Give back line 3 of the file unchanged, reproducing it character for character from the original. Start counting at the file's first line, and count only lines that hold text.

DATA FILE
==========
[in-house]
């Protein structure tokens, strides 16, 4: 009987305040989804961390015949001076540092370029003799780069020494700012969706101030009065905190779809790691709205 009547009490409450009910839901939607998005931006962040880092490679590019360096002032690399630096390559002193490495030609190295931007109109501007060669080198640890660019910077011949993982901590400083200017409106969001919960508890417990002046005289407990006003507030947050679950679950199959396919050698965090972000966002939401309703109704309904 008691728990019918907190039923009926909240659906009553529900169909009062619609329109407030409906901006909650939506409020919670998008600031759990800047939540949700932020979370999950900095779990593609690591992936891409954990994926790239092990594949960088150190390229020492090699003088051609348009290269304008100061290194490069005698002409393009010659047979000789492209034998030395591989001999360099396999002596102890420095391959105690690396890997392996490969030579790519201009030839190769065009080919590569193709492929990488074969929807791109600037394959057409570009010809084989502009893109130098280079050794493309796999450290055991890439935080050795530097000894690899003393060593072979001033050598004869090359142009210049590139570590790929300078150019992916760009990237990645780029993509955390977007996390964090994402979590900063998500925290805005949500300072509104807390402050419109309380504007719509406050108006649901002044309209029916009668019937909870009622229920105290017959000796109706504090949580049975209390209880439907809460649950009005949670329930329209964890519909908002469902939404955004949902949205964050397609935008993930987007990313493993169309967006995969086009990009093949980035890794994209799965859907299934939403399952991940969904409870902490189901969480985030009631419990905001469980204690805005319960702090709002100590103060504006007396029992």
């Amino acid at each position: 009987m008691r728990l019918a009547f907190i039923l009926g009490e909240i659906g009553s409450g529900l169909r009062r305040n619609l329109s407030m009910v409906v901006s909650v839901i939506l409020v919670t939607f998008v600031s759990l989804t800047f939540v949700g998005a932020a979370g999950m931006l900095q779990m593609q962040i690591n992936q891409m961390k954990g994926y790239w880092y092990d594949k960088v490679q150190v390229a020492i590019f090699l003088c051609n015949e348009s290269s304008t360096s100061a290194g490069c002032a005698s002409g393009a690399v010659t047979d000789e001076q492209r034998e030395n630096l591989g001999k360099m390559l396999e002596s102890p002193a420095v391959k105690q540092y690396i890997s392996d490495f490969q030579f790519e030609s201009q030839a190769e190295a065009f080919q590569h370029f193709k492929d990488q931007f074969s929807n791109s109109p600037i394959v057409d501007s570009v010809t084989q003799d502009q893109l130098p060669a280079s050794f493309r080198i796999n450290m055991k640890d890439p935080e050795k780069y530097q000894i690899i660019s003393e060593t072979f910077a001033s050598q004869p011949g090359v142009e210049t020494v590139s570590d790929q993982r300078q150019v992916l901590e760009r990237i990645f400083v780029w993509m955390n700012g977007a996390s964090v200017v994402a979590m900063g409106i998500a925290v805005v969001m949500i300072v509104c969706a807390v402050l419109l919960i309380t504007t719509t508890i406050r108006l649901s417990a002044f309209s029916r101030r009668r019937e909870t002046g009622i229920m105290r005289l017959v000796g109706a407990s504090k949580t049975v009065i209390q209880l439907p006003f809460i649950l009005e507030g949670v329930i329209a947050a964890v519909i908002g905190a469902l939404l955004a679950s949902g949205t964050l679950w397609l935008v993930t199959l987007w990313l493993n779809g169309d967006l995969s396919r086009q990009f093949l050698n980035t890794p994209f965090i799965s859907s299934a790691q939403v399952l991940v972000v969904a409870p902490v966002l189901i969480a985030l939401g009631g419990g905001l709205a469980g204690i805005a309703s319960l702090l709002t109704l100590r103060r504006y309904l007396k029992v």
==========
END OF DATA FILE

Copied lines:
């Amino acid at each position: 009987m008691r728990l019918a009547f907190i039923l009926g009490e909240i659906g009553s409450g529900l169909r009062r305040n619609l329109s407030m009910v409906v901006s909650v839901i939506l409020v919670t939607f998008v600031s759990l989804t800047f939540v949700g998005a932020a979370g999950m931006l900095q779990m593609q962040i690591n992936q891409m961390k954990g994926y790239w880092y092990d594949k960088v490679q150190v390229a020492i590019f090699l003088c051609n015949e348009s290269s304008t360096s100061a290194g490069c002032a005698s002409g393009a690399v010659t047979d000789e001076q492209r034998e030395n630096l591989g001999k360099m390559l396999e002596s102890p002193a420095v391959k105690q540092y690396i890997s392996d490495f490969q030579f790519e030609s201009q030839a190769e190295a065009f080919q590569h370029f193709k492929d990488q931007f074969s929807n791109s109109p600037i394959v057409d501007s570009v010809t084989q003799d502009q893109l130098p060669a280079s050794f493309r080198i796999n450290m055991k640890d890439p935080e050795k780069y530097q000894i690899i660019s003393e060593t072979f910077a001033s050598q004869p011949g090359v142009e210049t020494v590139s570590d790929q993982r300078q150019v992916l901590e760009r990237i990645f400083v780029w993509m955390n700012g977007a996390s964090v200017v994402a979590m900063g409106i998500a925290v805005v969001m949500i300072v509104c969706a807390v402050l419109l919960i309380t504007t719509t508890i406050r108006l649901s417990a002044f309209s029916r101030r009668r019937e909870t002046g009622i229920m105290r005289l017959v000796g109706a407990s504090k949580t049975v009065i209390q209880l439907p006003f809460i649950l009005e507030g949670v329930i329209a947050a964890v519909i908002g905190a469902l939404l955004a679950s949902g949205t964050l679950w397609l935008v993930t199959l987007w990313l493993n779809g169309d967006l995969s396919r086009q990009f093949l050698n980035t890794p994209f965090i799965s859907s299934a790691q939403v399952l991940v972000v969904a409870p902490v966002l189901i969480a985030l939401g009631g419990g905001l709205a469980g204690i805005a309703s319960l702090l709002t109704l100590r103060r504006y309904l007396k029992v």